HAPPY HOLIDAYS ALL! Hope you’re making the most of the holiday period (we all need an excuse to take some time off work after all).
Part 11 – Feminism VS families
CONTENT WARNING: racism, cultural appropriation, misogyny, trans misogyny.
Flicking through my newsfeed on Facebook today, I noticed a recurring theme. Whilst people were – on the whole – having a jolly time, their posts of festive delights were infiltrated with frustration at comments from family members. Whilst spending time with family members is amazing, there always tends to be that one family member you have to avoid for fear of attempting to murder them with a blunt spoon (I have that uncle, what can I say).
I’m not one for holding my tongue, so I’ve come up with a few examples to help you deal with those on the spectrum between misguided, ignorant and politically incorrect during the festive season, whilst hopefully avoiding those pesky family feuds.
1. “Someone put that Band Aid song on!”
Le sigh. Because only pop music will be able to stop the Ebola outbreak. Sure. I’m not saying it’s not a positive notion, but it’s pretty damn problematic. They lyrics are outdated, and perpetuate negative stereotypes, even though the BandAid30 (2014) version has had a lyric change or two, it is still misguided and patronizing, toeing the line of racism.
In terms of avoiding a family feud, this one is pretty easy. Just ignore their song request. You don’t even need to give a reason. Just put on a better song and they’ll soon forget!
2. “Don’t play with that doll, that’s for your sister.”
The age old ‘toys are gendered’ argument. Sorry, but unless you operate them with your genitalia, that’s bull crap. Rather than laughing in Great Uncle Albert’s face and telling him that he’s a bigoted old fool, it may be better just to turn to the child in question and ask them if they are enjoying playing with the toy. Surely Great Uncle Albert will shut up when the child responds with “Yes, they’re an awesome superhero whose super power is abolishing ingrained misogyny in society.”
3. Presents encompassing cultural appropriation, e.g, “I bought you a Native American Indian headdress for Christmas.”
At moments like this it’s paramount to remember that presents are a privilege and it’s the thought that counts. I guess you could argue that they didn’t put enough thought into it if they didn’t recognise cultural appropriation and realise how problematic it can be but, at the same time, they probably spent a lot of time and effort into finding something they (misguidedly) thought you would like. The solution for this one will make you feel uncomfortable, but is quite simple: explain the problem. Best scenario is that they will accept your feelings and might be able to return the item for a gift voucher. Worst case scenario, they react badly, but at least it won’t be sat on your shelf gathering dust and making you feel guilty for all eternity.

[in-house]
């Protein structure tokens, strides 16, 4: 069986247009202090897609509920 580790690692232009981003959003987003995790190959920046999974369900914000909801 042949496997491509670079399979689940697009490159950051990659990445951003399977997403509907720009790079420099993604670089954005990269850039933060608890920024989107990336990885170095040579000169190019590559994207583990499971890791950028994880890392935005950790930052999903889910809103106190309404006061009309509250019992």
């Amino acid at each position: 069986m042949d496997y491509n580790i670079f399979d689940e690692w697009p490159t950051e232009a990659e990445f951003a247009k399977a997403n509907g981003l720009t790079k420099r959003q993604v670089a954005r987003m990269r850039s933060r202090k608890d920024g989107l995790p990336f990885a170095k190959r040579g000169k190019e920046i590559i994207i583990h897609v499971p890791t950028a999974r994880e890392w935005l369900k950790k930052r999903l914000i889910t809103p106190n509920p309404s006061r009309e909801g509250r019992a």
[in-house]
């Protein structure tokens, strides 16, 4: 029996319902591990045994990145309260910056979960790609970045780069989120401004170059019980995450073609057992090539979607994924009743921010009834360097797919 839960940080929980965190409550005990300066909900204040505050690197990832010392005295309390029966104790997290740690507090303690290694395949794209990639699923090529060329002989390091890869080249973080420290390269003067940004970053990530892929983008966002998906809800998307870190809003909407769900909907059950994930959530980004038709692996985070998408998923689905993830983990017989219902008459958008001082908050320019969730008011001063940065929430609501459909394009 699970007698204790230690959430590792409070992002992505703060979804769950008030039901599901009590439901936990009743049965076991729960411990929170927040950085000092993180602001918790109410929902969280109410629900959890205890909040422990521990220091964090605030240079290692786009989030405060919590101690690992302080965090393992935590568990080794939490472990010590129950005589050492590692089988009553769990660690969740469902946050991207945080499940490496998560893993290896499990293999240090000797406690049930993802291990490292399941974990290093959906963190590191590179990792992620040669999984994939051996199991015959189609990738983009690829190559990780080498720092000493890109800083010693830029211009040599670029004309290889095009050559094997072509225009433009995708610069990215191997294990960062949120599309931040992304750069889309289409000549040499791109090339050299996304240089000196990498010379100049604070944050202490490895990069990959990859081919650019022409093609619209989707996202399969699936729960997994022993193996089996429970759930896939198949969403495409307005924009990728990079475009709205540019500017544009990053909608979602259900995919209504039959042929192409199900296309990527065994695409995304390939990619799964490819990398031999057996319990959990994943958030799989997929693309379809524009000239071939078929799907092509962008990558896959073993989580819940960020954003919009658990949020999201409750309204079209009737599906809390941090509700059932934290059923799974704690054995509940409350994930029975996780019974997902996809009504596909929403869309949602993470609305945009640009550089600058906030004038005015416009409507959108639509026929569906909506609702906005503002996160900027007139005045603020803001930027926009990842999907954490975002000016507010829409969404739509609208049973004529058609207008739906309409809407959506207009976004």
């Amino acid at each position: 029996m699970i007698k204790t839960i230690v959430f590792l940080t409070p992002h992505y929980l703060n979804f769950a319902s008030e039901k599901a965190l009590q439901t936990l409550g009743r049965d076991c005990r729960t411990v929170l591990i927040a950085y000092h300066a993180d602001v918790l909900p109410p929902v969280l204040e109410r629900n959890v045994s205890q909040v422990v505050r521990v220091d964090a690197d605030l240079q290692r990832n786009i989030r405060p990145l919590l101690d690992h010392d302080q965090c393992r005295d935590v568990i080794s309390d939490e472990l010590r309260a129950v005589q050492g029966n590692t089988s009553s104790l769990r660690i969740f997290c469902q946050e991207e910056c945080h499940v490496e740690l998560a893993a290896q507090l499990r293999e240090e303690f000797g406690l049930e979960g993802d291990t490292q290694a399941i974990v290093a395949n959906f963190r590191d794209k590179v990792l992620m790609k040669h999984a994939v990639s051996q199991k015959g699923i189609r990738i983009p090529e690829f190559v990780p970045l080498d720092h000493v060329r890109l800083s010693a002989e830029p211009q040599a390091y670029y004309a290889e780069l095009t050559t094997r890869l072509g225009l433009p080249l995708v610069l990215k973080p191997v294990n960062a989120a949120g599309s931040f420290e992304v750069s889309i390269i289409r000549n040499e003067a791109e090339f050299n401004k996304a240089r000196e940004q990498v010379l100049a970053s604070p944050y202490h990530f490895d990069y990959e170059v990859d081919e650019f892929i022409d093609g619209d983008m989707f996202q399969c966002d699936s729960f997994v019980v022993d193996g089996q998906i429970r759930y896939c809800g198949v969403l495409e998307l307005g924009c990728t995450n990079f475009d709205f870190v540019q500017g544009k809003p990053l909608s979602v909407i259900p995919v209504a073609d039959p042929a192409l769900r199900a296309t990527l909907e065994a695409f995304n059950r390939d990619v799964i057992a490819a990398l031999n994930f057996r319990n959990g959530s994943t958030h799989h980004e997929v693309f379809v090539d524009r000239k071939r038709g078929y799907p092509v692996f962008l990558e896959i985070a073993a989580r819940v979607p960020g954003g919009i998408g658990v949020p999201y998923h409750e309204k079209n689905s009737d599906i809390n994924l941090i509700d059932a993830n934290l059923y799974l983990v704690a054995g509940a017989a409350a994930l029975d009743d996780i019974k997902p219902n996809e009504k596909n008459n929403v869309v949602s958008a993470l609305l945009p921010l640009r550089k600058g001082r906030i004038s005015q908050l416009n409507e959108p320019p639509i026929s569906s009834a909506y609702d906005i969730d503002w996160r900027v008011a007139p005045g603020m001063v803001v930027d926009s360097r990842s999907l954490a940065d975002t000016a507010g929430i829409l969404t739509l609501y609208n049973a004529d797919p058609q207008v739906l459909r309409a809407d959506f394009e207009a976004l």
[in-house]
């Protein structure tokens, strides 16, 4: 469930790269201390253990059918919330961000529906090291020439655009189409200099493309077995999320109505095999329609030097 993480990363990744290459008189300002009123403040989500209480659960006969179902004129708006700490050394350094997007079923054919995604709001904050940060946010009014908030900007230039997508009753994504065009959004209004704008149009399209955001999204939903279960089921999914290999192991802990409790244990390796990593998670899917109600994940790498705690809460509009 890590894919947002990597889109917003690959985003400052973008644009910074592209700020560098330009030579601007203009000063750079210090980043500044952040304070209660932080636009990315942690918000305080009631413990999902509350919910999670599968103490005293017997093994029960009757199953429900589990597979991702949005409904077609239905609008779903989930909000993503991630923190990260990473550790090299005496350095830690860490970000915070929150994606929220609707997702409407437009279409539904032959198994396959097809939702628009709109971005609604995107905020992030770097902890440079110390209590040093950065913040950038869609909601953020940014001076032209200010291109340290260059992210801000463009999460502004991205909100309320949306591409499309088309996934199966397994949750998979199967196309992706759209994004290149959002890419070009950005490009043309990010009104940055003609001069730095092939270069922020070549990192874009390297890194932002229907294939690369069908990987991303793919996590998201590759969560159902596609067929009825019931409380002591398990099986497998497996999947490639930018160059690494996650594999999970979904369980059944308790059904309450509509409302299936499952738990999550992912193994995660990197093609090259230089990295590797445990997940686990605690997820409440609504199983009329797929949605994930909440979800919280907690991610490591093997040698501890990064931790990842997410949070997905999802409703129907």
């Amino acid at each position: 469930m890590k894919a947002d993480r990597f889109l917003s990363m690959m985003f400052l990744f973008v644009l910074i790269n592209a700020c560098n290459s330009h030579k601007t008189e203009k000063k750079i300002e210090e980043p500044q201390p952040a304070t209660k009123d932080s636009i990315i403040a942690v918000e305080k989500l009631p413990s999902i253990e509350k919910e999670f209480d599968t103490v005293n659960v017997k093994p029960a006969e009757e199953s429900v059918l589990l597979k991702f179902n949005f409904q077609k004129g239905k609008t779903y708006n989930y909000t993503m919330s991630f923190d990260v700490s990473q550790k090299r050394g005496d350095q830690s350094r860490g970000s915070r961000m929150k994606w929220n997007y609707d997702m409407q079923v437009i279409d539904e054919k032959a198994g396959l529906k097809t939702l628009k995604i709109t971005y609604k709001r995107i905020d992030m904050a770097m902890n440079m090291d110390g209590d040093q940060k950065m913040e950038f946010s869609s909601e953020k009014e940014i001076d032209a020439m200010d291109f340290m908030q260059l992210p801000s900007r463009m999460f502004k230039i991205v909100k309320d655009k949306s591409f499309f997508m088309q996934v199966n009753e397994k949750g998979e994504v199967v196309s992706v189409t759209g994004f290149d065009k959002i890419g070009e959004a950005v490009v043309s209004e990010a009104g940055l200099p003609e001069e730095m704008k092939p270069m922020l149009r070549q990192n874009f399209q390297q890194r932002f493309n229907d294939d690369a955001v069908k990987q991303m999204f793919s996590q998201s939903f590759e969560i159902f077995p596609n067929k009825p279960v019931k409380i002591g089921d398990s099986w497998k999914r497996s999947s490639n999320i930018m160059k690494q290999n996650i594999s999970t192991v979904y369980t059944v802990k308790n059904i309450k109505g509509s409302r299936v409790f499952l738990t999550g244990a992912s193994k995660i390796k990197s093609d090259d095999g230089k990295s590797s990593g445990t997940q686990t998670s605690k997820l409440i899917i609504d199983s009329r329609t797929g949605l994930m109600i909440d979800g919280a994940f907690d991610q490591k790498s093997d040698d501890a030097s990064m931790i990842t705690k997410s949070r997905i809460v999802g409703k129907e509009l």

4. “Who’s that person on OITNB? Why are they putting someone who isn’t a real woman on TV?”
Time to serve up the difference between gender and sex with a side order of cis privilege. The trick here is not to show quite how livid you are. Educate, don’t berate. Explain the leaps and bounds that Laverne Cox is making for the trans community and also that she’s an incredibly talented actress who deserves recognition as a person and as a woman. Why does gender matter if you’re an excellent person?
5. “Why is there a black person on TV? It’s bloody Christmas!”
Now we’ve moved on to the racist relative. No fun. Whilst, in this situation, losing your shit is totally understandable your argument will be more effective if you react towards the issue, not the person. By exposing their way of thinking and challenging the racist remark made you have a better chance of showing them the error of their ways and preventing these thoughts/behaviors in the future. At the end of the day, most human behavior (including racism) is learnt, and teaching people about equality is the best way to combat racism.